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Learn how to administer first aid for burns in children

Elvis Elvis

Can you remember the time before you had little ones? You would leave the curling iron or the iron and the ironing board out. It was not a big deal. You could put it back later. However, now that you have little ones, you have to “always be one your toes!”

When my husband was little, he pulled a cup of hot coffee on himself. My mother-in-law put it on the table so it could cool down while she ate her breakfast. To this day my mother-in-law feels SOOO guilty about this. This happened about 34 years ago.

Learn how to administer first aid for burns in children

Burns are very common BUT can also be preventable. Some common causes of burns are:

  • Hot liquid or steam. It is the most common type of burn amoung young children. Hot bath water and a hot cup of coffee are the number one culprits of burns.
  • Contact with a hot object. A hot stove, curling iron, or fireplace should be off limits to children.
  • Chemicals. Swallowing things like bleach and small batteries can also cause burns not only externally, but internally as well.
  • Electrical outlets. These can be very tempting to a curious little one.




    Now that we covered the causes, let’s look at some ways to prevent burn injuries.

  • Set the thermostat of your hot water heater to no more than 120 degrees. Not sure how hot your water is? You can put a cooking thermometer into the hottest glass of water that you got from one of your faucets.
  • Never carry hot liquid and/or food near your little one. You may have never spilled a cup of coffee before, but the very time you decide to carry your little one while you are carrying something hot, that may be the first time you spill it. Therefore, it is better to be safe than sorry.
  • Put a safety lock on your stove. Safety stove locks prevent little ones from turning the burners or oven on. You can also remove the knobs off of the stove. However, stove locks may look better.
  • Always use the back burners on a stove when cooking. Also, don’t forget to turn the pot handles toward the back of the stove.
  • Use electrical outlet covers. Little ones love sticking objects into holes.
  • Make sure your smoke detector is working. They should be on every floor of your home. Place them up high and near the kitchen and bedrooms. Make sure to check your smoke detector monthly to make sure they are working properly. And if you need one, you may be able to get one for free at your local fire department.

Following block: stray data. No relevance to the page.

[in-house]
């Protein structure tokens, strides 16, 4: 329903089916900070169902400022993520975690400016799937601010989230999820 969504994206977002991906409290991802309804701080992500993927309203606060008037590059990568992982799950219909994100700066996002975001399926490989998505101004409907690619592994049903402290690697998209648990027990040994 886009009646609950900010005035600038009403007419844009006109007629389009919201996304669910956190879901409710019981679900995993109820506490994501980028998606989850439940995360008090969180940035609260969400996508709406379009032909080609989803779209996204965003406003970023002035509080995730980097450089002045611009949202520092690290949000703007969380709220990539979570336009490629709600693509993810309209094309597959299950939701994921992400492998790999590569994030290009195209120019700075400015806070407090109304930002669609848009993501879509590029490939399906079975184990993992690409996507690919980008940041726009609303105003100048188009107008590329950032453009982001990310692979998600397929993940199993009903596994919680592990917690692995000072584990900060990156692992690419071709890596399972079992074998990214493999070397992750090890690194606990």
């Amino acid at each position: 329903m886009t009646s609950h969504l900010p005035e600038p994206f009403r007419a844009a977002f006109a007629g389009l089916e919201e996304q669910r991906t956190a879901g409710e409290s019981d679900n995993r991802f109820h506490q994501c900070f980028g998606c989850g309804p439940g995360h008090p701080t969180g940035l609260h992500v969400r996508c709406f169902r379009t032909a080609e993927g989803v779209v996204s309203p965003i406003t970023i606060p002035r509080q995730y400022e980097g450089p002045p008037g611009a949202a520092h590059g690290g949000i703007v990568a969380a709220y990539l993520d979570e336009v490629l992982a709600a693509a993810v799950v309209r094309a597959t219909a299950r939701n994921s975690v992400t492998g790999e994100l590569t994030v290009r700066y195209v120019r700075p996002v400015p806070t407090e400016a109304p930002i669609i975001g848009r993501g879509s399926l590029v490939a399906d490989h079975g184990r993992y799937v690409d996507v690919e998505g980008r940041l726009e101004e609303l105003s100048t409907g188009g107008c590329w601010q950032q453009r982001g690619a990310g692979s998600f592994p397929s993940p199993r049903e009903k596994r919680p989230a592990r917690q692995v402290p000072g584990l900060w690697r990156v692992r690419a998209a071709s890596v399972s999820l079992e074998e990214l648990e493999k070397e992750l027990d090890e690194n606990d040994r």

• Set up a fire escape plan. Get your little ones involved. Talk to them about what to do in the event of a fire.
  • Never leave matches, lighters, or flammable objects in the reach of children.
  • Do not use portable heaters around children. A little one will want to touch it or stick something in it.
  • Use a cool-mist humidifier instead of a hot steam one.
  • Teach your little one about the word “HOT”. You can do this by letting your little one touch the outside of a WARM coffee cup.
  • Never leave a little one alone in the kitchen and bathroom. These are the most common places that burns might occur.




    There are different types of burns. There are first, second, and third degree burns. Here is how to tell the difference and the best way to administer first aid for burns.

    First Aid for Burns
    First degree burns.
    These burns are red and have no blistering or damage on the skin. If the area is small, then the best way to treat first degree burns is to put the irritated area in cool (not cold) water. Do not put ice on it. This may delay the healing time of the burn. Also, never put butter, grease, powder, or any other remedies on the burn. This may cause infection. So plain ol’ cool water will do.

    My mother’s first aid for burns was to use a little was aloe vera. 100% aloe vera works wonders on burns and sunburns. I have an aloe vera plant at home so I will always be prepared to administer first aid for burns, sunburns, or cuts and scrapes.

    HOWEVER…
    if the first degree burn is over a large area (more than 3 inches), face, eyes, mouth or genitals, it is best to take your little one to their pediatrician.

    Second degree burns.
    These are a little bit trickier. These burns are red AND have blisters on the skin. It is recommended to take your little one to their pediatrician. But before you go, run cool water on the burn to help decrease the skin’s temperature and ease the pain. While on your way to the doctor, make sure the burn is covered with a dry clean towel or gauze. Make sure your child (or you) don’t pick at the burn or pop the blister(s). This may lead to infection. If the pediatrician is not in their office, then I would recommend going to an after-hours emergency center.

    Third degree burns.
    Yikes! This one you will definitely be able to tell. The skin will be deformed and discolored. In this case, no first aid for burns. Instead, call 911 or take your child to the nearest emergency room. DO NOT TREAT THIRD DEGREE BURNS AT HOME!

    Burns caused by chemicals.
    You should call your local poison control center BEFORE treating these burns. Not sure what your local poison control center telephone number is? Call 800-222-1222. It is available 24 hours a day, 7 days a week.

    If you are not sure what to do, it is best to call your little one’s pediatrician, because it is always better to be safe than sorry.